The nation’s large-sized hospitals chronically suffer overcrowding at their emergency rooms, exposing patients to higher risk of additional infections.
To resolve the issue and provide better emergency medical service, Yonsei University’s Severance Hospital has revamped its emergency care center, the hospital said.
Severance세브란스병원 has completed an 11-month-long extension of its emergency care center, more than doubling the space to 3,300 square meters, from 1,520㎡. The renovation focused on preventing infection risks and broadening the space for emergency patients, it said.
Emergency partitions, new air conditioning prevent infection
The Severance Hospital’s emergency care center aimed not only at expanding the building but enhancing the prevention of infection within the building.
The building has three main entrances frequently used by patients and their families.
Each entrance is divided for walking patients, patients carried from/to ambulance, and patients with fever or infection. The entrance is equipped with a device to monitor a patient with fever and a negative pressure air conditioning system to block any pollutants from coming in. The CCTVs and heat-sensing cameras are installed to sync with the opening and closing of the entrance, preventing any patient suspected of having a fever from entering.
At the entrance where walking patients pass by, the hospital installed double doors to screen out patients with infection risk. The heat sensor will prohibit a patient with infection risk from entering the building. As soon as the door is closed, staff will approach and enquire the patient about overseas travel experiences or signs of infection. If an infection is suspected, the patient will be asked to use the fever-sensing entrance.
The emergency care center also has a new air conditioning system that pollutants cannot spread outside of the building.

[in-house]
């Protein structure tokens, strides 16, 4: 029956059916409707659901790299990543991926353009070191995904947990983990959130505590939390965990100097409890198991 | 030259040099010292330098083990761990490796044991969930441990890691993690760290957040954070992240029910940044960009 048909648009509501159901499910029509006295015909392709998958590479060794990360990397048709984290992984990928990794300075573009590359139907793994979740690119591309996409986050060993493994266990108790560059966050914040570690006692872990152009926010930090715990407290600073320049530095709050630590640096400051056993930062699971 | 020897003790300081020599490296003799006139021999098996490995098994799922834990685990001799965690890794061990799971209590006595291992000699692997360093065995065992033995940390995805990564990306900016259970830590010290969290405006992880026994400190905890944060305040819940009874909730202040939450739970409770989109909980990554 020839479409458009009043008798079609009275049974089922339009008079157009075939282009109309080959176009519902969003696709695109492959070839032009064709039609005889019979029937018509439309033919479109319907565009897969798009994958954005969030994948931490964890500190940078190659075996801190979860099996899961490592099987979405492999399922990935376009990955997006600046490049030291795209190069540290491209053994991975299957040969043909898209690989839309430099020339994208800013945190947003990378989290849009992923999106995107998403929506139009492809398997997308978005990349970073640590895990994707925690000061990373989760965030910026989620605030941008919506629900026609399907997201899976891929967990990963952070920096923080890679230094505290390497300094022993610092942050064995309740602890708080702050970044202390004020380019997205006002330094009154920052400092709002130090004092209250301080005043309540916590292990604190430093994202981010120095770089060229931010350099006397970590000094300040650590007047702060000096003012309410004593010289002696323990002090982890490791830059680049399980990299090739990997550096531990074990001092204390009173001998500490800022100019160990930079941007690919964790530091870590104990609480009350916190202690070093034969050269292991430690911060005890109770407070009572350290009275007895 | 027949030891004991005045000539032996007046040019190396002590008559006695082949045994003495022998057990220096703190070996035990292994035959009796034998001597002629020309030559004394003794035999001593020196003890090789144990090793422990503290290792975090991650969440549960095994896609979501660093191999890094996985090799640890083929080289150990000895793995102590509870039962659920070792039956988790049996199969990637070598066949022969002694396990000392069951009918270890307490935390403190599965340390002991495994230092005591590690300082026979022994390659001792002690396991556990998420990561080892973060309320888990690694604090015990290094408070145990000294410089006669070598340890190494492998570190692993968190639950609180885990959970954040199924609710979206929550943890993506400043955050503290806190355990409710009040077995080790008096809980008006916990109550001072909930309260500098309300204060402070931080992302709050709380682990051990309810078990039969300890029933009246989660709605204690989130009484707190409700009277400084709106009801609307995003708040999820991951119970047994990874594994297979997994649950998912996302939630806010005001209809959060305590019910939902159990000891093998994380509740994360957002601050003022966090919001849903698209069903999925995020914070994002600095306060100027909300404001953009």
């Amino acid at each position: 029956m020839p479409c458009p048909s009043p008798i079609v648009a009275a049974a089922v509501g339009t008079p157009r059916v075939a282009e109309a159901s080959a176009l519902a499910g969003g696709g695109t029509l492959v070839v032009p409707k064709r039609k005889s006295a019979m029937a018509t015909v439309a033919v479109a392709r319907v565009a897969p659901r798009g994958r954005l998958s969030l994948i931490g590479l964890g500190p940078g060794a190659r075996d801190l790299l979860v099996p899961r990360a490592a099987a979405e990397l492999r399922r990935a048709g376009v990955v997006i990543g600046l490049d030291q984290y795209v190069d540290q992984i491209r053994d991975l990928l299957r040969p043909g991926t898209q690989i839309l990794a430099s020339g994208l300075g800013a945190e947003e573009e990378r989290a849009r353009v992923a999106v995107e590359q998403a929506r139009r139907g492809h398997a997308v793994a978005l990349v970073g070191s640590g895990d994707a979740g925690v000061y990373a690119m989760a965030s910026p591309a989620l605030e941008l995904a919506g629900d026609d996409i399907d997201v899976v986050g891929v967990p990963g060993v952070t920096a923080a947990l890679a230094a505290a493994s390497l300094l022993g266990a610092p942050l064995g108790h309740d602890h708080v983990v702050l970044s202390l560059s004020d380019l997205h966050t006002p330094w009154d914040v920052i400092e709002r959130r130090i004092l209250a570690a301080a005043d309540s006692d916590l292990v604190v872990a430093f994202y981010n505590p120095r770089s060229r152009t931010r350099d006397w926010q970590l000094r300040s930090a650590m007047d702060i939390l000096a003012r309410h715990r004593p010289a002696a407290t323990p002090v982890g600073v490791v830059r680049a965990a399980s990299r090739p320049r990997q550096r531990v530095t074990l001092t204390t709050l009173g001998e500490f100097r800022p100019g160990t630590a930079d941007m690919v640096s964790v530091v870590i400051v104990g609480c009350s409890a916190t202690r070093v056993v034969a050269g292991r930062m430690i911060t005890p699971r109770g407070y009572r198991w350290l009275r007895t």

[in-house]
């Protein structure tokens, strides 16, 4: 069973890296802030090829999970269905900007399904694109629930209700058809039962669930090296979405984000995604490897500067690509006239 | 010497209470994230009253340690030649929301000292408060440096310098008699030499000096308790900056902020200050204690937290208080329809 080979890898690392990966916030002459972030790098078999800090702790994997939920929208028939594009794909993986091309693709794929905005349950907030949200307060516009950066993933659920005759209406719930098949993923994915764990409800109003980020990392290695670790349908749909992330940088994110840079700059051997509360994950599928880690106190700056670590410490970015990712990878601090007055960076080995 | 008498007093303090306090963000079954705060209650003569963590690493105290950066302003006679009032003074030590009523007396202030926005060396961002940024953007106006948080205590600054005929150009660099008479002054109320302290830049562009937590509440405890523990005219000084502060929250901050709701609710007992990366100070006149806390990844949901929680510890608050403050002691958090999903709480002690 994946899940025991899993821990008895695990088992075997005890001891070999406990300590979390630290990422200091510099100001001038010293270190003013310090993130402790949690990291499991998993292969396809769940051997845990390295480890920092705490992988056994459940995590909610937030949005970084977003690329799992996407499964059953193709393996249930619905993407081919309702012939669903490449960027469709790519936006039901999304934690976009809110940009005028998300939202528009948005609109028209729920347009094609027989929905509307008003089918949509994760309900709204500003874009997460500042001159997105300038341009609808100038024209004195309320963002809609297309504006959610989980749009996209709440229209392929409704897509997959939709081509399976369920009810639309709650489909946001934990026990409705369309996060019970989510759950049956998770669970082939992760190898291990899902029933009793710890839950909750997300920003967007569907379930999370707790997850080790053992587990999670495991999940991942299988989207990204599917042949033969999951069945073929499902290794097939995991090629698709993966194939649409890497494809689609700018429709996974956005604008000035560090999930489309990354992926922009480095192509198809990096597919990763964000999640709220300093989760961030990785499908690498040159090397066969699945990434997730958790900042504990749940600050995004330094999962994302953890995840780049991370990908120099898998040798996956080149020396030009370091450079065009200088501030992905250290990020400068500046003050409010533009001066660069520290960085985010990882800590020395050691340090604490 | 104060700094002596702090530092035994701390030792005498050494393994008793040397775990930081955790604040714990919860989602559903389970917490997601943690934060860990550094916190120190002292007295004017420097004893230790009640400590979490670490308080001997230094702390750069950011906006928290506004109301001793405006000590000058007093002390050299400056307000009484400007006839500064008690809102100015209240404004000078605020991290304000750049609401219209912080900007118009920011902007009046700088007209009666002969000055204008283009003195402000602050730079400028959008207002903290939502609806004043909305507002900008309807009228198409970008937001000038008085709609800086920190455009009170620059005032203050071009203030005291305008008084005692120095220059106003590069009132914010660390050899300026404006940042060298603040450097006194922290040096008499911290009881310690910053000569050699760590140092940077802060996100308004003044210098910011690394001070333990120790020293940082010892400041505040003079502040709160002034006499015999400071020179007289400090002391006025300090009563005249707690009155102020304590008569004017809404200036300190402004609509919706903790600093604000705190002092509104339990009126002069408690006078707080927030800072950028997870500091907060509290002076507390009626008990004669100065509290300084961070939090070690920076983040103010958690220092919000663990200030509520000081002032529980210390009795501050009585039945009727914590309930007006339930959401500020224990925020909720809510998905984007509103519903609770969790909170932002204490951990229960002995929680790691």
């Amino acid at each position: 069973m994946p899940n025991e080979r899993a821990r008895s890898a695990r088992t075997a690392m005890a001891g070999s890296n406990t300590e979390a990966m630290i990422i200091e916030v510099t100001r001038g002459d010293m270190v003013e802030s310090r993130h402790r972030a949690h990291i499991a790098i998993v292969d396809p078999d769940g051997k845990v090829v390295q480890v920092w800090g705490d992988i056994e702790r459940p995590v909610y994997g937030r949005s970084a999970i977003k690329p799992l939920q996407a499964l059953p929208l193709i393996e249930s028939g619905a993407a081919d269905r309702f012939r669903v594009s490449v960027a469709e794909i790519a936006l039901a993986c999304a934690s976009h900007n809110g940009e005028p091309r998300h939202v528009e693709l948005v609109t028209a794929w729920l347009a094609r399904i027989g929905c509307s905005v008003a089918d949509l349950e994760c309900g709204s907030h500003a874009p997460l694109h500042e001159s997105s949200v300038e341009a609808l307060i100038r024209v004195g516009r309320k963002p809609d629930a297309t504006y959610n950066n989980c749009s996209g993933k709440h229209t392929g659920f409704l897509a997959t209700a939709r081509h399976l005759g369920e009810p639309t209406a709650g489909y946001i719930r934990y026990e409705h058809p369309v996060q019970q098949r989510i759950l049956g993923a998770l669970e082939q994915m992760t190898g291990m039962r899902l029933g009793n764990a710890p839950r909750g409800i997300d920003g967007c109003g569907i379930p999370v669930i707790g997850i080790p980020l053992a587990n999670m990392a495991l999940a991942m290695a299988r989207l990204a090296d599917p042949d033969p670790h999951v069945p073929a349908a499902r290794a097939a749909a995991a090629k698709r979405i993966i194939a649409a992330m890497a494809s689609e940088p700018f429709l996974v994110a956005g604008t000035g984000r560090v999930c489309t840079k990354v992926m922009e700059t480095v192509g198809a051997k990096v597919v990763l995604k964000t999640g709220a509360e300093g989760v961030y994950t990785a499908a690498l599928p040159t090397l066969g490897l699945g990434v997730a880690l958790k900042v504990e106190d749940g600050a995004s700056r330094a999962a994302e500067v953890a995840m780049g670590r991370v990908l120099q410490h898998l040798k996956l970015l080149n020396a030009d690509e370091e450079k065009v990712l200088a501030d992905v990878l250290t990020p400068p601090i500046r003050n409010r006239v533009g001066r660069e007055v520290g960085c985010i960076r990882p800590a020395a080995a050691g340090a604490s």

Before the renovation, the building had a positive pressure air conditioning, which allowed contaminants to spread within the zone quickly.
However, the new air conditioning system allows the air to come down from the ceiling to floor through walls, which better prevent infection, said hospital officials.
The new center also adopted an emergency partitioning system to separate the space in case the building is exposed to fire or flooding. The emergency partitions, installed in treatment rooms, allow the hospital to close parts of the building in the case of massive infections. The system completely separates infected patients from other patients, minimizing the chance of additional infection.
The renovation also allowed more space between beds to prevent infection. The emergency care center put 2.5-meter space for one bedroom ward, and 5-meter space between beds for two-bed wards. The areas are much wider than the government’s current recommendation of 1.5 meters.
Different colors for different acuteness
Another measure to tackle the chronic overcrowding problem was to adopt so-called “triage” system where nurses categorize patients for efficient examinations and treatments.
At two additional reception desks, medical workers will label patients in five degrees depending on their acuteness, following the “Korean Triage and Acuity Scale,” or KTAS. Those of first to third grade will be divided into the Blue Zone for adult patients and the Pink Zone for children patients.